Thus there has been provided a near field microscope assembly in which the resolution is improved by the use of a solid immersion lens. In one example, the lens was made of glass with the refractive index of 1.9 giving almost a 2:1 improvement in resolution. It is apparent that lenses made of other materials such as strontium titanate, or cubic lead sulfide with an index of refraction of 2.5 or gallium phosphide with a refractive index of 3.5 would provide an additional improvement in resolution.
Another application of the near field or solid immersion microscope of the present invention is with the use of infrared light and an infrared camera with a solid immersion lens made of silicon. In this case the microscope would be used to look into the interior of a solid transparent material of high refractive index, and not as a near-field microscope. For instance, it would be possible to focus an infrared 1.3 μm beam into the interior of a silicon sample with a definition the order of 0.2 μm and to possibly measure the doping profile in the silicon or to look at interior flaws. A second application of these microscopes is to use a solid immersion lens with a refractive index of approximately 1.6. This would match the refractive index of photoresist and permit focussing into the interior of photoresist. As shown in FIG. 5, this would enable one to view the trenches and holes 42 in the photoresist material 43 on the photoresist side rather than through the hole so as to improve the definition by 1/n where n is the refractive index. In this case, the lower corner of the trench would act as a corner reflector and would be imaged as a bright spot which could make it possible to determine its depth and transverse position.
Referring to FIG. 2, the use of an immersion lens in a real time scanning optical microscope configuration is shown. Real-time scanning microscopes are well known and have for example been described by in Pats. 3,517,980 and 3,926,500. An improved real time scanning microscope is also described in copending application Ser. No. 226,044 assigned to the same assignee.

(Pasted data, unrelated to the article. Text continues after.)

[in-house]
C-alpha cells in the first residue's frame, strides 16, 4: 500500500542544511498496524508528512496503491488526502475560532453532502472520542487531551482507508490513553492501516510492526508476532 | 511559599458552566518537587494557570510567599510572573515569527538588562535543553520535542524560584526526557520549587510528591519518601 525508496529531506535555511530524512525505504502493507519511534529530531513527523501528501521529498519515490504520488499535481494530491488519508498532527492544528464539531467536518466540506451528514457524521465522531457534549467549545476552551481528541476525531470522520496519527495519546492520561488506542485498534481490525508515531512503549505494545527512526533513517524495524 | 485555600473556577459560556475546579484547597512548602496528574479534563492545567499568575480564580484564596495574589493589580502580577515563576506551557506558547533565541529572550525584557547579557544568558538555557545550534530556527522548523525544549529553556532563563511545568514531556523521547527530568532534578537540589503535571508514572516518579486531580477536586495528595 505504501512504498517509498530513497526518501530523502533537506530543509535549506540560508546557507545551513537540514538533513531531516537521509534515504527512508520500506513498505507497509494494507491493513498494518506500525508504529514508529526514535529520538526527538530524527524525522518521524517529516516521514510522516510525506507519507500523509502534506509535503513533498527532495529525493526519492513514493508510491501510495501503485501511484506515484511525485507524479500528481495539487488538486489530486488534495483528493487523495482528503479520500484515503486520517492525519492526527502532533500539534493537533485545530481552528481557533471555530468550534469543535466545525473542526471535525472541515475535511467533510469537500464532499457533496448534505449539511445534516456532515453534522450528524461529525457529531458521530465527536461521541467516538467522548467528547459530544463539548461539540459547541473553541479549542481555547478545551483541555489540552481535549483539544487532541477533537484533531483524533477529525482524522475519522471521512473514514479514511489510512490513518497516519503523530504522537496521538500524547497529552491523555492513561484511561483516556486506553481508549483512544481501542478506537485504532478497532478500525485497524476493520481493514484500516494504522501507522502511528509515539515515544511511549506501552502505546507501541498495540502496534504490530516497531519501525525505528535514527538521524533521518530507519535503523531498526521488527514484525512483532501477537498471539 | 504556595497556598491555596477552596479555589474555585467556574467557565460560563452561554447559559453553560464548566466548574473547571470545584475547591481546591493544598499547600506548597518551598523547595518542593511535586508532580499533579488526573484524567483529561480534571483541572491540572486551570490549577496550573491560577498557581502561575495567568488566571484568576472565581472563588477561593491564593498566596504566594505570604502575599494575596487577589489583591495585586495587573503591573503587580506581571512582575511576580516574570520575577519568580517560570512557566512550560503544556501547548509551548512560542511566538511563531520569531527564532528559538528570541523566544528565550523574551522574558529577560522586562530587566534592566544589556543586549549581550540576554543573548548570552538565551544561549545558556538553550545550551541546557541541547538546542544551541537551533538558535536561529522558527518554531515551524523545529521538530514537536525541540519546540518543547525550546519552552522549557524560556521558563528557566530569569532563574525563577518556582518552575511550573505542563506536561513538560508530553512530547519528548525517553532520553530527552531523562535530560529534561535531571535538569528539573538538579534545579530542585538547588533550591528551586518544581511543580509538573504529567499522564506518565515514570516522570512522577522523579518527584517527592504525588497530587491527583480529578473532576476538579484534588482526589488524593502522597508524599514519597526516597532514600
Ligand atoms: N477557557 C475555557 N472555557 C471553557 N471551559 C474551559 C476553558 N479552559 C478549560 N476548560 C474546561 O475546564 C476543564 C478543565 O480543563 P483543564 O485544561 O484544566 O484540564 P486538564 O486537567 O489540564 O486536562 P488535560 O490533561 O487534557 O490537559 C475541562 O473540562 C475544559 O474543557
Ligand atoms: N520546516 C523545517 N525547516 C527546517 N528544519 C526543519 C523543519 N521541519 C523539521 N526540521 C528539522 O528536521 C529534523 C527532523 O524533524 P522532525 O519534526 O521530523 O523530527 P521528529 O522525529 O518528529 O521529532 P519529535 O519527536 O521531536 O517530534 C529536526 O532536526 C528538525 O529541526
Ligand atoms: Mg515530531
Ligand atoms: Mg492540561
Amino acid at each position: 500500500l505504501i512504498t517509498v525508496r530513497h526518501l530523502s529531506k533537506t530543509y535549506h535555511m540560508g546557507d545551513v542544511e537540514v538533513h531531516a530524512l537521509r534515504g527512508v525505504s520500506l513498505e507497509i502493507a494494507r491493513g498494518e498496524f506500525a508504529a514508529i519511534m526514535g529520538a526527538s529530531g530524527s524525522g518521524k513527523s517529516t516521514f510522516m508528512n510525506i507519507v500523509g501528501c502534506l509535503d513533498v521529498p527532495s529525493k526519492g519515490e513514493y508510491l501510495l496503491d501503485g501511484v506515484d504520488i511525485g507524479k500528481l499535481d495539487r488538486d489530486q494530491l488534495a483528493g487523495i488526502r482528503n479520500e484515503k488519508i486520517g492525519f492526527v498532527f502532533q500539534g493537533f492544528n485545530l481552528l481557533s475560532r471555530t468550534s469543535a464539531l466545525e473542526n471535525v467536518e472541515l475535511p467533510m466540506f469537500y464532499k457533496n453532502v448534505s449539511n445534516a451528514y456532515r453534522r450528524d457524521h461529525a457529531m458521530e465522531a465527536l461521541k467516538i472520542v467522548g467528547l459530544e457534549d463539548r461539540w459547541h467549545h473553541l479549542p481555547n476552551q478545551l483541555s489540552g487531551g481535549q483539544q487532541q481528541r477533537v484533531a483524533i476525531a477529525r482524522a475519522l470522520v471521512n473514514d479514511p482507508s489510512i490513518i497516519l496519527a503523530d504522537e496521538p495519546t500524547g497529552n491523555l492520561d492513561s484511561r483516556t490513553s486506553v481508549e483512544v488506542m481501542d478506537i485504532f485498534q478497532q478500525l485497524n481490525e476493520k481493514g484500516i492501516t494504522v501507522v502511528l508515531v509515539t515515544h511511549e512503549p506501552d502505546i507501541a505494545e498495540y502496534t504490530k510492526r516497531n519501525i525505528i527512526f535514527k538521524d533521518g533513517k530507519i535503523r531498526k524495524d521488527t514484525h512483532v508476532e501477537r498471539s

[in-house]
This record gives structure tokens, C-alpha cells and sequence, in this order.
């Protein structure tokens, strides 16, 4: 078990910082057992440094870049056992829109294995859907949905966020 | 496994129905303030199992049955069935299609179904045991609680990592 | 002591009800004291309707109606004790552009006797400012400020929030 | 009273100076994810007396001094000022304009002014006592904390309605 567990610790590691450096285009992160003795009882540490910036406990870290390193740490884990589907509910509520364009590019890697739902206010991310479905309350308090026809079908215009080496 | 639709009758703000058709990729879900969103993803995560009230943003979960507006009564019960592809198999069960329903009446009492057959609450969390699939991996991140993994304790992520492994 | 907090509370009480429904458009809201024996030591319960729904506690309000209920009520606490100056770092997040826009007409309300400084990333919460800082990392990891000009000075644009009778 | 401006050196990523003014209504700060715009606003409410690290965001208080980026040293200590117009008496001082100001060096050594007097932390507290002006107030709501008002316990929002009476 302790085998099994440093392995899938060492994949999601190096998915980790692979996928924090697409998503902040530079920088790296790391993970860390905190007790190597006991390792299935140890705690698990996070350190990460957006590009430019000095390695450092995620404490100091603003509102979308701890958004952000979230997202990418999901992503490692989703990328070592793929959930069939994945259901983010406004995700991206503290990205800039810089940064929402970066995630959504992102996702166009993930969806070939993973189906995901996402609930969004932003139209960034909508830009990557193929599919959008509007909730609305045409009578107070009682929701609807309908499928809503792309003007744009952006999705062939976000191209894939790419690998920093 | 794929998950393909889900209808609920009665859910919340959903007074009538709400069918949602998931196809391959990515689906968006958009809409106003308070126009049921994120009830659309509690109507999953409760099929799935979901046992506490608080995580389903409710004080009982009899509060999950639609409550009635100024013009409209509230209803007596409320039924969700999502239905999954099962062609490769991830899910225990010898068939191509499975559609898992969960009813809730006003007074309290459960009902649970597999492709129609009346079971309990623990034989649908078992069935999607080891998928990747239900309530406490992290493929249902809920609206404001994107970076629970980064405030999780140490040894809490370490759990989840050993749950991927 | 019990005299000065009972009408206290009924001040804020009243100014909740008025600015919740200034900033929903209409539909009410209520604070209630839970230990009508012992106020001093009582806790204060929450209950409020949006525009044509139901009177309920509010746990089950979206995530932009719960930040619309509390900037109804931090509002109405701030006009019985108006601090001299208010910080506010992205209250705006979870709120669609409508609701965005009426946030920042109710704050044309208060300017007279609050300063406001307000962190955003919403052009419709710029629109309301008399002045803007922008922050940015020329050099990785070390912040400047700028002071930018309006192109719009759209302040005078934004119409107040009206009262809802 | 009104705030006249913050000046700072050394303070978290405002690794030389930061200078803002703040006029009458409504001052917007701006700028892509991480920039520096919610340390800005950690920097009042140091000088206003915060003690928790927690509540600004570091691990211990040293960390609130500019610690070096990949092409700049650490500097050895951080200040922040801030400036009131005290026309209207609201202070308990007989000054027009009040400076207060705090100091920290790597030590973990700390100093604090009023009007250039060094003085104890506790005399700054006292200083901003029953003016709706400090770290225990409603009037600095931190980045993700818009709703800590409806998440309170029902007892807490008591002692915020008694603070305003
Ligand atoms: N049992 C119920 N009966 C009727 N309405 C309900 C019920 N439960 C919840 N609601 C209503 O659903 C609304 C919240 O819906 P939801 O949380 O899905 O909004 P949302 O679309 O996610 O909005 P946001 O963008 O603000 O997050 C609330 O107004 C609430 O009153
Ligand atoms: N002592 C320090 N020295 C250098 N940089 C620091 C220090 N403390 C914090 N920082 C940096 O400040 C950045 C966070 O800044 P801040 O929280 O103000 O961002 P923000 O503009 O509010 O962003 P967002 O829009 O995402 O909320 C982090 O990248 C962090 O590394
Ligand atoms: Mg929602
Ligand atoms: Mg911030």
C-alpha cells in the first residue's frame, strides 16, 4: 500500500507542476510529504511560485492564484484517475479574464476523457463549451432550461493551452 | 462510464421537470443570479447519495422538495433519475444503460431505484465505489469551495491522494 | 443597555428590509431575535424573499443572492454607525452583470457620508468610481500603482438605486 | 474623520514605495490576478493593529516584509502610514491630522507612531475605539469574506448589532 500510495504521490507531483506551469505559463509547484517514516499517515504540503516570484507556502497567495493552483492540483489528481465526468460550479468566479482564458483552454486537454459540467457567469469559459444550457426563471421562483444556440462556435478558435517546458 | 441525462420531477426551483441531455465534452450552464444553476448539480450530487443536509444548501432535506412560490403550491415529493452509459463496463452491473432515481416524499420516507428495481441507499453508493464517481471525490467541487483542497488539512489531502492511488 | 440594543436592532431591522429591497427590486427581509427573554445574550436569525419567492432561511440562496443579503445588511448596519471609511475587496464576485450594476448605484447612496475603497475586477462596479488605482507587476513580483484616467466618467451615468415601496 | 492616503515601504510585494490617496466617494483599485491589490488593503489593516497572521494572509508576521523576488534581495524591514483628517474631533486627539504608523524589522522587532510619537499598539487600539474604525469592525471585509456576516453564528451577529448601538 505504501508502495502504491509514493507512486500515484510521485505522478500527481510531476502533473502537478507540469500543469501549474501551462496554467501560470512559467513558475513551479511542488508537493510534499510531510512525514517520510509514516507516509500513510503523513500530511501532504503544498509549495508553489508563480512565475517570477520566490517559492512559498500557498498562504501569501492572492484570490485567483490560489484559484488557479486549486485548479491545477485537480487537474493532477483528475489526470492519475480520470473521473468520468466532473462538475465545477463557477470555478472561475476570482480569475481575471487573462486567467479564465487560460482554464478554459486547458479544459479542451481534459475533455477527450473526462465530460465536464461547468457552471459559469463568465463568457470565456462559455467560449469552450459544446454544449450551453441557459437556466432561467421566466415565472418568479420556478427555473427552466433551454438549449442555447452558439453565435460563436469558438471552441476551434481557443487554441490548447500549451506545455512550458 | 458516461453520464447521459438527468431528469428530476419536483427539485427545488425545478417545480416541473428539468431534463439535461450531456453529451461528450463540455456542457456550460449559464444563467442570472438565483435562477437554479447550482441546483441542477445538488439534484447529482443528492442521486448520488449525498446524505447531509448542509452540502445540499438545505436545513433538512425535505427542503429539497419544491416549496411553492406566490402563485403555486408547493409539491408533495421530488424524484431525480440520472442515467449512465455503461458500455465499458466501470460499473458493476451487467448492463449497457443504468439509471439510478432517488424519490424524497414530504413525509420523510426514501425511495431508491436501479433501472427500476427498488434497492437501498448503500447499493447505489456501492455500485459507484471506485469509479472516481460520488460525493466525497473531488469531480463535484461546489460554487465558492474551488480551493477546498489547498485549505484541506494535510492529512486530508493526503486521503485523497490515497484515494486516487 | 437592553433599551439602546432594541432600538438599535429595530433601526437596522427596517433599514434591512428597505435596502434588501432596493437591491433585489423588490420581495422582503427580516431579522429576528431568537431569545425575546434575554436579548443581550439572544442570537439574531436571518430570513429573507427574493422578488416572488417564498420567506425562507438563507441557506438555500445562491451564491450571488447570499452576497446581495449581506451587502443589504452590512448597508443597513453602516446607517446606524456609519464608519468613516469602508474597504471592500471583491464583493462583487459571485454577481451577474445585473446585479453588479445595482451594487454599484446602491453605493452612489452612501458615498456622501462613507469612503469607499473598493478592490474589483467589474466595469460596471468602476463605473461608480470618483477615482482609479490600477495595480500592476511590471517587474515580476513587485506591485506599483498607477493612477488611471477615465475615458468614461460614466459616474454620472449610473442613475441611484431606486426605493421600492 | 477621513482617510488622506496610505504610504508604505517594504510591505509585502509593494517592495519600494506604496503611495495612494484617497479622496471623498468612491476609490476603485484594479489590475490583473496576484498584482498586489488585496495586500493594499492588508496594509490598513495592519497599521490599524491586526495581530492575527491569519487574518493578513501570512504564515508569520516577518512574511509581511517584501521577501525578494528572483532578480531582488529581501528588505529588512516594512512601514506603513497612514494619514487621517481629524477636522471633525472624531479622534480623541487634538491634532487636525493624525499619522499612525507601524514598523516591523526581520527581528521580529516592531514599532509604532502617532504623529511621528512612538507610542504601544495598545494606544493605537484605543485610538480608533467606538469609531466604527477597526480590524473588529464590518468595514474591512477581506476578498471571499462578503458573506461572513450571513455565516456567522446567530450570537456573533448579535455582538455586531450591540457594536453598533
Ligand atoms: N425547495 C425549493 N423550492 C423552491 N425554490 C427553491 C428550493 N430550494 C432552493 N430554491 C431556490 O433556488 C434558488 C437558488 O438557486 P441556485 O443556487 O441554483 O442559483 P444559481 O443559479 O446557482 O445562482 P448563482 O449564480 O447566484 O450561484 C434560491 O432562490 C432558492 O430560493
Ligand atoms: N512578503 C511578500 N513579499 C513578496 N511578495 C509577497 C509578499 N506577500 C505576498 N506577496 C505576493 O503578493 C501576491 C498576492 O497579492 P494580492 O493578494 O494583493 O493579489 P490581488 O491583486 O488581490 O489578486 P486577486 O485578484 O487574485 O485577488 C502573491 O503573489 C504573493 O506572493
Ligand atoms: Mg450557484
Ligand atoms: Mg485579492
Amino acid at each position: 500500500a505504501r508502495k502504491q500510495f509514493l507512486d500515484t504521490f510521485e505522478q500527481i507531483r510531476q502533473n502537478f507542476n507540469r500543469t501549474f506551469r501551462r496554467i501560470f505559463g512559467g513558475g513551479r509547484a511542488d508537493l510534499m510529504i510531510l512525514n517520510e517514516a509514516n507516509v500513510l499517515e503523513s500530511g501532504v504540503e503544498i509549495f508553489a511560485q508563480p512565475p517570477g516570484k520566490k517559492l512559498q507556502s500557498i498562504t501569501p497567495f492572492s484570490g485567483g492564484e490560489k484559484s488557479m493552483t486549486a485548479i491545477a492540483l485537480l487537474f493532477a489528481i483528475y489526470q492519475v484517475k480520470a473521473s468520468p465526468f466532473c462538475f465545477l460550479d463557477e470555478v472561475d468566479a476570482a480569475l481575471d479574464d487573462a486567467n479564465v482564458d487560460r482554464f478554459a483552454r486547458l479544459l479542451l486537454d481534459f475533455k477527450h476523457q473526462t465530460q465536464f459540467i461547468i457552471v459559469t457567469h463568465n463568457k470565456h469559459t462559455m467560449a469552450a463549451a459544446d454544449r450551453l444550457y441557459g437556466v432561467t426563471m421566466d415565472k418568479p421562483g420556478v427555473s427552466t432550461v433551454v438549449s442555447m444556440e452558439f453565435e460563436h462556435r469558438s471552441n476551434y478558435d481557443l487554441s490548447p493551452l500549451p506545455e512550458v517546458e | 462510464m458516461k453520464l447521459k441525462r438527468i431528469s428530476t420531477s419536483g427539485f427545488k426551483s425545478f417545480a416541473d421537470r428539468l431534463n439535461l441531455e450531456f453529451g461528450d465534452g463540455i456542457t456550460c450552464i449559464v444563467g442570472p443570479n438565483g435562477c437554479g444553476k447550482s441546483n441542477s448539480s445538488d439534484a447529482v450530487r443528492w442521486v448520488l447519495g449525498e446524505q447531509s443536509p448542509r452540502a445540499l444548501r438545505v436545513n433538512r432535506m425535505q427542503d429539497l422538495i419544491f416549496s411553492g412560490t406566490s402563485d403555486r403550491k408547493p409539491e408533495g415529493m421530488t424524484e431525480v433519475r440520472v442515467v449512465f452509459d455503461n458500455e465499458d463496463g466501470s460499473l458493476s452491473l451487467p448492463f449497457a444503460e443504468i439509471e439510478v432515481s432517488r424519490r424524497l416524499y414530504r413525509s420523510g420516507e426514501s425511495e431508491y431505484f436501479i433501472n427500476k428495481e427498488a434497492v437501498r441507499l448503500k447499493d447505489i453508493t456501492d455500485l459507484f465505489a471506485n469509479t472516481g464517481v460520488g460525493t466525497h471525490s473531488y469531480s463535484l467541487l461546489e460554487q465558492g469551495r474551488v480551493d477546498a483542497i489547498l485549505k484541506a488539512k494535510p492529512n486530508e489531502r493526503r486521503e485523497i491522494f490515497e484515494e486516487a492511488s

Referring to FIG. 2, the scanning optical microscope includes an incoherent light source such as a mercury lamp 46 which projects light through a condenser lens 47 and polarizer 48 to beam splitter 49 which reflects the beam towards a Nipkow disk 51 which includes a plurality of pinholes. The light travelling through the pinholes is projected through quarter-wave plate 52 onto objective lens 53. The focussed beam is then integrated by the high refractive index solid immersion lens 54 and focussed on the object 56. The reflected light passes back through the pinholes through a stop 57 through a secondary objective lens 58 through an analyzer 59 and into the eyepiece of a trinocular microscope head. The polarizer, analyzer quarter-wave plate and the tilted Nipkow disk all contribute to eliminating background and stray light so that the background noise is reduced. The high refractive index solid immersion lens operates in the same manner as described above to provide improved resolution.
The advantage of using the solid immersion lens with the scanning optical microscope is to obtain the better contrast and transverse resolution of the scanning optical microscope. The same improvements of these quantities relative to the standard microscope will be obtained with the near-field or solid immersion microscope. In addition, since rays with an angle of incidence θ such that sinθ<1/n, where n is the refractive index of the solid immersion lens, will pass into air and not have their amplitudes fall off exponentially in air, there will still be strong reflected signals from an object in air placed some distance from the solid immersion lens. With a scanning optical microscope, the reflected signal amplitude falls off rapidly when the object is moved away from the focal point. Thus, the use of the scanning confocal microscope configuration gives a further technique for differentiating against images which are not in the near field and would lack the improved resolution to be obtained with near-field microscopy. Since there will now be an exponential fall off in the received amplitude of the signal, it should be possible to use this rapid fall off of signal use in a feedback system to properly position the object within a small distance from the solid immersion lens.